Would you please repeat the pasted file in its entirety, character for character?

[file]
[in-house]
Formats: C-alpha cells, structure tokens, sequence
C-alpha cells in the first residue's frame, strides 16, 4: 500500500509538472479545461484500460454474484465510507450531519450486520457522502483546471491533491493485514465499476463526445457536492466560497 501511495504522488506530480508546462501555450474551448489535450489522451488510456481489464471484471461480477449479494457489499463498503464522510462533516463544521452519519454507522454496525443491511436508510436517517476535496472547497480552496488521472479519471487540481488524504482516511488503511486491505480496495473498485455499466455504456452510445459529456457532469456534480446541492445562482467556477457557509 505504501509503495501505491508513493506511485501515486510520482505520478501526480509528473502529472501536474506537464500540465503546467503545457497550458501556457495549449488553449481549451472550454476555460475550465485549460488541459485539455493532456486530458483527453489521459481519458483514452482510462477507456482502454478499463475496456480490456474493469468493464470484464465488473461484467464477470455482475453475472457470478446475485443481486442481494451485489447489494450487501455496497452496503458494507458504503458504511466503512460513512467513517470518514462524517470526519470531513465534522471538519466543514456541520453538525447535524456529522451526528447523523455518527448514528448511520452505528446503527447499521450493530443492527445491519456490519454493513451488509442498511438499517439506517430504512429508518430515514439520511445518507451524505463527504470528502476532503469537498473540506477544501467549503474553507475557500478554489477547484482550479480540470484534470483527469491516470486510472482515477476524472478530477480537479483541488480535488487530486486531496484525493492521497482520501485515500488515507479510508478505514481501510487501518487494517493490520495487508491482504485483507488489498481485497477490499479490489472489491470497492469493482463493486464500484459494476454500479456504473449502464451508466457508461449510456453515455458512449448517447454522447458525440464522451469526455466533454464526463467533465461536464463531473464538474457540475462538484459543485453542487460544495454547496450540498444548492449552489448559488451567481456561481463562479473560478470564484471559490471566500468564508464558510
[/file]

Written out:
[in-house]
Formats: C-alpha cells, structure tokens, sequence
C-alpha cells in the first residue's frame, strides 16, 4: 500500500509538472479545461484500460454474484465510507450531519450486520457522502483546471491533491493485514465499476463526445457536492466560497 501511495504522488506530480508546462501555450474551448489535450489522451488510456481489464471484471461480477449479494457489499463498503464522510462533516463544521452519519454507522454496525443491511436508510436517517476535496472547497480552496488521472479519471487540481488524504482516511488503511486491505480496495473498485455499466455504456452510445459529456457532469456534480446541492445562482467556477457557509 505504501509503495501505491508513493506511485501515486510520482505520478501526480509528473502529472501536474506537464500540465503546467503545457497550458501556457495549449488553449481549451472550454476555460475550465485549460488541459485539455493532456486530458483527453489521459481519458483514452482510462477507456482502454478499463475496456480490456474493469468493464470484464465488473461484467464477470455482475453475472457470478446475485443481486442481494451485489447489494450487501455496497452496503458494507458504503458504511466503512460513512467513517470518514462524517470526519470531513465534522471538519466543514456541520453538525447535524456529522451526528447523523455518527448514528448511520452505528446503527447499521450493530443492527445491519456490519454493513451488509442498511438499517439506517430504512429508518430515514439520511445518507451524505463527504470528502476532503469537498473540506477544501467549503474553507475557500478554489477547484482550479480540470484534470483527469491516470486510472482515477476524472478530477480537479483541488480535488487530486486531496484525493492521497482520501485515500488515507479510508478505514481501510487501518487494517493490520495487508491482504485483507488489498481485497477490499479490489472489491470497492469493482463493486464500484459494476454500479456504473449502464451508466457508461449510456453515455458512449448517447454522447458525440464522451469526455466533454464526463467533465461536464463531473464538474457540475462538484459543485453542487460544495454547496450540498444548492449552489448559488451567481456561481463562479473560478470564484471559490471566500468564508464558510